There are two techniques for determining whether a web page is stale: (1) using the last modified date in the HTTP protocol in conjunction with other information, or (2) using the expiration date in the HTTP protocol. The last modified date is used in conjunction with other information to determine if the document is stale. For example, a newspaper was modified yesterday and the newspaper is known to be replaced everyday. Furthermore, cache 113 can ask origin server 1 (this assumes that the web page in question is maintained on origin server 1) if a document with a particular last modified date is the latest version. Origin server 1 either indicates that the document is up to date or provides the latest version. How modified web pages are used is further discussed in the section “Using Modified Web Page Logs to Update the Search Engine Index”. The expiration date is compared with today's date to determine if the copy in the cache is stale.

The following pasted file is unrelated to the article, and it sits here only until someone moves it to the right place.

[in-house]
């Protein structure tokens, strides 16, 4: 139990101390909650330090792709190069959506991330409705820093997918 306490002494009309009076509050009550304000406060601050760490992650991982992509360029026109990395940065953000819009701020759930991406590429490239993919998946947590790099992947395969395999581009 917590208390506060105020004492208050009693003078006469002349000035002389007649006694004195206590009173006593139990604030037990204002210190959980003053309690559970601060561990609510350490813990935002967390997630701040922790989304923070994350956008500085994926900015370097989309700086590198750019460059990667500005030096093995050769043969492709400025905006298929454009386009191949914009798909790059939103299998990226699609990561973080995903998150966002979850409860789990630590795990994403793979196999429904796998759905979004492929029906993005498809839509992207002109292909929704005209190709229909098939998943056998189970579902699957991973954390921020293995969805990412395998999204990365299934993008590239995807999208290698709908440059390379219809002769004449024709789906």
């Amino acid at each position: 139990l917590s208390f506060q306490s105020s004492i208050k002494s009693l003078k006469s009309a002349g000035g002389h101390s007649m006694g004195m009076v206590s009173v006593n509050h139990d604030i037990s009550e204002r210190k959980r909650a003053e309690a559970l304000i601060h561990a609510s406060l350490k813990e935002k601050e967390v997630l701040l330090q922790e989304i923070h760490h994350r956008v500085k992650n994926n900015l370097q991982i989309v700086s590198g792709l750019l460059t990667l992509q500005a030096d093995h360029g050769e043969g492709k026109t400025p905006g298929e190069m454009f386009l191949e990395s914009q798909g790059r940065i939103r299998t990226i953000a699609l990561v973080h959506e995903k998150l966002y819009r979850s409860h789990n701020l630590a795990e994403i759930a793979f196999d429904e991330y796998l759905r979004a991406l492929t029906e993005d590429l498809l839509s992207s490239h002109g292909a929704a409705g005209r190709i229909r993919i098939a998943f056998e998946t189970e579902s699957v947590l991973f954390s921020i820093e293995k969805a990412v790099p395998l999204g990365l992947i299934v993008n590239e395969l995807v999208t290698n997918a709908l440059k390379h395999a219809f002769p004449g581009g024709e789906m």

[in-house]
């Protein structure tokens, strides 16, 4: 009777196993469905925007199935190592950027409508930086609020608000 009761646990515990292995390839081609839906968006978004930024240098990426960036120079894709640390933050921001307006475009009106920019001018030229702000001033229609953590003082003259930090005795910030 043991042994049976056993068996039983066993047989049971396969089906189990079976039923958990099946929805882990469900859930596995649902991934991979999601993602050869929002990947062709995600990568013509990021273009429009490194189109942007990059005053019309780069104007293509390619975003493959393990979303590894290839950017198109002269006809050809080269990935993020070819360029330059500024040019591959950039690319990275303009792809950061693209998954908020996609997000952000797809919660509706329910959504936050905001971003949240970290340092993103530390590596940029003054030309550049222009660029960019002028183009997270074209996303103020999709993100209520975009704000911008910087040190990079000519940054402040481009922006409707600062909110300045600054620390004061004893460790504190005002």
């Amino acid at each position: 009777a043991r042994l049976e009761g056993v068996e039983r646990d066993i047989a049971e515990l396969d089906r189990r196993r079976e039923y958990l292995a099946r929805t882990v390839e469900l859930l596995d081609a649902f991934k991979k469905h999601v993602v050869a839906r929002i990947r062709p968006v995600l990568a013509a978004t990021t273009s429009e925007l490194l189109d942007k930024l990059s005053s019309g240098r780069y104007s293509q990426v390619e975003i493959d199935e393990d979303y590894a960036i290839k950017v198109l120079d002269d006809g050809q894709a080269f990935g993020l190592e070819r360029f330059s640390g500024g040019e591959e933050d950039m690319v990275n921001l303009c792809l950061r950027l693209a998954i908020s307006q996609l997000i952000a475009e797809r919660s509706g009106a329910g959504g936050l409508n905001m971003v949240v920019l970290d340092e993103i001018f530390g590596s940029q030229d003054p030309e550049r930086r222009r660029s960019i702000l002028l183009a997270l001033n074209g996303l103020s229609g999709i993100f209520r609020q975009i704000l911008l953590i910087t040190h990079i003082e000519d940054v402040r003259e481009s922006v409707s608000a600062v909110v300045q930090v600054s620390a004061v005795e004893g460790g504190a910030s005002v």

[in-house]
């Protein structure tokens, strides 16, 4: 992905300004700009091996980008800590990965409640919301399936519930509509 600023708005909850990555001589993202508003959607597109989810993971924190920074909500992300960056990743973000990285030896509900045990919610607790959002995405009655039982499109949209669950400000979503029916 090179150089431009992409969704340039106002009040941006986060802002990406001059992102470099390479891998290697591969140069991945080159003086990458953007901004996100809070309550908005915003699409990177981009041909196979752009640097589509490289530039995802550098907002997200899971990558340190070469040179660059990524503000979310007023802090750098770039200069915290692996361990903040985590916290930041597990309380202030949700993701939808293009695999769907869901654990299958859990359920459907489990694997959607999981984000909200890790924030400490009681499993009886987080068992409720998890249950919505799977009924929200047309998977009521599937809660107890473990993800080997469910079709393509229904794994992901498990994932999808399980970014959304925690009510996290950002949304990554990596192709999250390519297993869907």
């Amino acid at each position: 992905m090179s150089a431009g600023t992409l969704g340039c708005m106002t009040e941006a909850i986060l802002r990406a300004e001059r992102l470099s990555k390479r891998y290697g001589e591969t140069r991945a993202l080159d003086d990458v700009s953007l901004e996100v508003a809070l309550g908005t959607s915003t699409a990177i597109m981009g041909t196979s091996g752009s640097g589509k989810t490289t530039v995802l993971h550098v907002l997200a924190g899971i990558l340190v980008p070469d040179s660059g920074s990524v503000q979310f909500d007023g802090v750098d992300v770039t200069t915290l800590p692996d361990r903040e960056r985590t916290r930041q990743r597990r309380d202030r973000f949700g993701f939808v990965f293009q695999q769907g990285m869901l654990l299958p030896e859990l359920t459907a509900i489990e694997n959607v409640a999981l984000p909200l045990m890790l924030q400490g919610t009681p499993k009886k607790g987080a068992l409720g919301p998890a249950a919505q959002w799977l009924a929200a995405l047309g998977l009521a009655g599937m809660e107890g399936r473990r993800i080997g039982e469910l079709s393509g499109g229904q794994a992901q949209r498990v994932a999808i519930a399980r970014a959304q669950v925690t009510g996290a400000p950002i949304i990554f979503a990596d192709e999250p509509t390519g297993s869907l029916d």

Network usage logs indicate how a network is actually being used. Popular web pages will tend to be viewed more frequently than other web pages. Consequently, requests for a popular web page will show up in usage logs more frequently than requests for unpopular web pages. Thus, the frequency of actual requests for a web page, as indicated in network usage logs, may give a far more accurate measure of what web pages are truly popular. For example, usage logs may indicate the popularity of a web site is frequently accessed through a widely disseminated email, even though the incoming link count for the web page is low.
According to one embodiment, the frequency, within the usage logs maintained by external sources, of requests for a page is used as the sole factor in determining the popularity weight to assign to a web page. According to alternative embodiments, the frequency of requests is one factor that is combined with one or more other factors to determine the popularity weight to assign to a web page. According to one embodiment, the ranking determination of a web page is made based on a network traffic log according to the equation: